Loving People and Being Loved

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“Love is like riding or speaking French. If you don’t get the trick when you’re young, it’s hard to master later on.”
(Downton Abby)

One of the hardest things about being a teenager is that you can’t see how big the world is yet. This is even more challenging when you are a teenager being raised in a fairly strict conservative Christian home, being homeschooled and having parents who are trying their absolute best to keep you from being damaged by the terrifying world outside the door. It’s very hard to be in that situation and to understand the absolute fact that not everyone lives this way. It’s hard to internalize an incredibly important, incredibly simple truth

Things will not always be like this.

Everything in high school lasts forever.  Being in love, depression, fights with your best friends, all the best and worst parts of your life are the most intense they will ever be and they seem to matter more. When you are growing up in a deeply unhealthy or abusive home, it’s hard to understand that the whole world doesn’t look like this. Make no mistake – love is a learned behavior. When we are raised in an emotionally unstable environment, that’s what we learn. When we’re taught that love isn’t a stable force and isn’t something to be relied on, that’s what we internalize. The most important thing I ever learned was that there was a different world out there somewhere and that possibly I didn’t always have to live the way I did growing up.

My brother and I went to go see a movie last week called The Way Way Back. It was an excellent movie and it was primarily about exactly this. A young boy in a bad situation. He has a shitty soon to be stepfather who makes him feel bad (played really fantastically by the wonderful Steve Carrell). It’s not exactly abuse but it’s a bad situation and he’s watching his mother walk into this really terrible relationship and he can’t do anything and he is frustrated and overwhelmed. What does love look like? Does it look like this? And through a series of dumb coincidences he ends up finding his place at a breaking down water park, run by a happy-go-lucky sort of fellow who takes an interest in him and cares about him. That’s it. He cares about him. Mostly they joke around, he does his job. They don’t have a lot of serious conversations but you can see him start to realize this very important lesson.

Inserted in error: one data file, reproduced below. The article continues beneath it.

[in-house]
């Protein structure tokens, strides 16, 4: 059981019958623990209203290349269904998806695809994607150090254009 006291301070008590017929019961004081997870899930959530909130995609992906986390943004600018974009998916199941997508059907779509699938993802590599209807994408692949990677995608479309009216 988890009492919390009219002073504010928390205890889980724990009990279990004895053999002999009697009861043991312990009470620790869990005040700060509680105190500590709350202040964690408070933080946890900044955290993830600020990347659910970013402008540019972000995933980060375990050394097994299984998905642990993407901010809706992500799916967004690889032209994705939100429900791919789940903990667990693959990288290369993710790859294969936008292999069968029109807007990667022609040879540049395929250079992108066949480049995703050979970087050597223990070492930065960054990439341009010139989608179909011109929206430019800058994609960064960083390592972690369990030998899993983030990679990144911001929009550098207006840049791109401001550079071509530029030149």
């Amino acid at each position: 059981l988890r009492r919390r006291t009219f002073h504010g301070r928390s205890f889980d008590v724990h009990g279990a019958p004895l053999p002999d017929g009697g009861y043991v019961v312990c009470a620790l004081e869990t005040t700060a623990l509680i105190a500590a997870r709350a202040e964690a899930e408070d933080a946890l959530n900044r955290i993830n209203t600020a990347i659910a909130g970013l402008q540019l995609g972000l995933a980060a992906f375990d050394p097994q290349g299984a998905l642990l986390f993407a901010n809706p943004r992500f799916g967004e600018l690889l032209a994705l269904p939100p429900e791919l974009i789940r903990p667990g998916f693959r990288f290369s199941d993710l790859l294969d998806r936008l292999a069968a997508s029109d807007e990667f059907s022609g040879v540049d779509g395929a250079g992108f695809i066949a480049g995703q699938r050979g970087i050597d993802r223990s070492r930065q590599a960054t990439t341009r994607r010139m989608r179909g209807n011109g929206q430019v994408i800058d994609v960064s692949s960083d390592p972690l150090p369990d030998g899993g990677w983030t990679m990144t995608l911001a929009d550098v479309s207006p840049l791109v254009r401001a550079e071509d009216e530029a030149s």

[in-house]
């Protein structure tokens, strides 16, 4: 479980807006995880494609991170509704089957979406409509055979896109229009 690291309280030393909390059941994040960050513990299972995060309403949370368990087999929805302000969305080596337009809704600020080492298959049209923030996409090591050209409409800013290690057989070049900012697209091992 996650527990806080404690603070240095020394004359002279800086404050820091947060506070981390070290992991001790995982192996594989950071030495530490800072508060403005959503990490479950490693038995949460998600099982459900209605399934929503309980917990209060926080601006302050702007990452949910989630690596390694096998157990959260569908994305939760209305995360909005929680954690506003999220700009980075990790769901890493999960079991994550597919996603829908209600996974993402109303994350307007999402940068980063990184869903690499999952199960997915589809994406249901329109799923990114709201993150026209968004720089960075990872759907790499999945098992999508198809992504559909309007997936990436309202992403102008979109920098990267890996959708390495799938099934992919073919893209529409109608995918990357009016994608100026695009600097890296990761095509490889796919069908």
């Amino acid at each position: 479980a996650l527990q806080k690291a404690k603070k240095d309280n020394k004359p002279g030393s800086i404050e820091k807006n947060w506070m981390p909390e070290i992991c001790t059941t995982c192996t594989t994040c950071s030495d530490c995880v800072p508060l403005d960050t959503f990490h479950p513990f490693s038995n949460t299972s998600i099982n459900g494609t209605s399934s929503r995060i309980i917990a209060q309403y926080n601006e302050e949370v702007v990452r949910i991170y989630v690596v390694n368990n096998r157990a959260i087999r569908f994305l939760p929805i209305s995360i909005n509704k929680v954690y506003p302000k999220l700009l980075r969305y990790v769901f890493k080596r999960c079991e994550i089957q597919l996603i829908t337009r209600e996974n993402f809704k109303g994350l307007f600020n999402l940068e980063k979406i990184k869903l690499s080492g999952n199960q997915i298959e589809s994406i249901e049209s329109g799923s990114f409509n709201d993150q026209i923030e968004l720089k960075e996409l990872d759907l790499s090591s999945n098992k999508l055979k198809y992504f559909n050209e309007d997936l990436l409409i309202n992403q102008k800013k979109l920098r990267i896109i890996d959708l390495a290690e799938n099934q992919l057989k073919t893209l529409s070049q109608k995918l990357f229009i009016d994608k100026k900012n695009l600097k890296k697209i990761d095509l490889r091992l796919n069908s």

There are places he can belong.

I grew up not really understanding what it meant to love somebody or to be loved. I knew those words and I knew they were important and I knew I was fighting for it all of the time but I didn’t know what it looked like. I knew that it was really hard work and sometimes that’s true. But it’s not as hard as I thought. It’s not the constant bleeding that I thought it was. The truth is that there are really amazing, fucked up, imperfect people out there (because that’s all of us one way or another), who love freely and openly and who take you in on your best or worst days. There are so many families and so many homes. There are so many people willing to be on your side. That’s what changed everything for me and it still does on a sometimes daily basis. Wherever I am now, even if it sucks (and there are days that it does), this isn’t where I stay. It is harder to learn what love is like, giving and receiving, as a grown-up than I think it would have been as a kid. I’m pretty sure that’s a true thing and I struggle with it more days than I like to admit. But there are so many people I can look at and see that they love me and each other, so many people I’m able to love. I’m okay with that.

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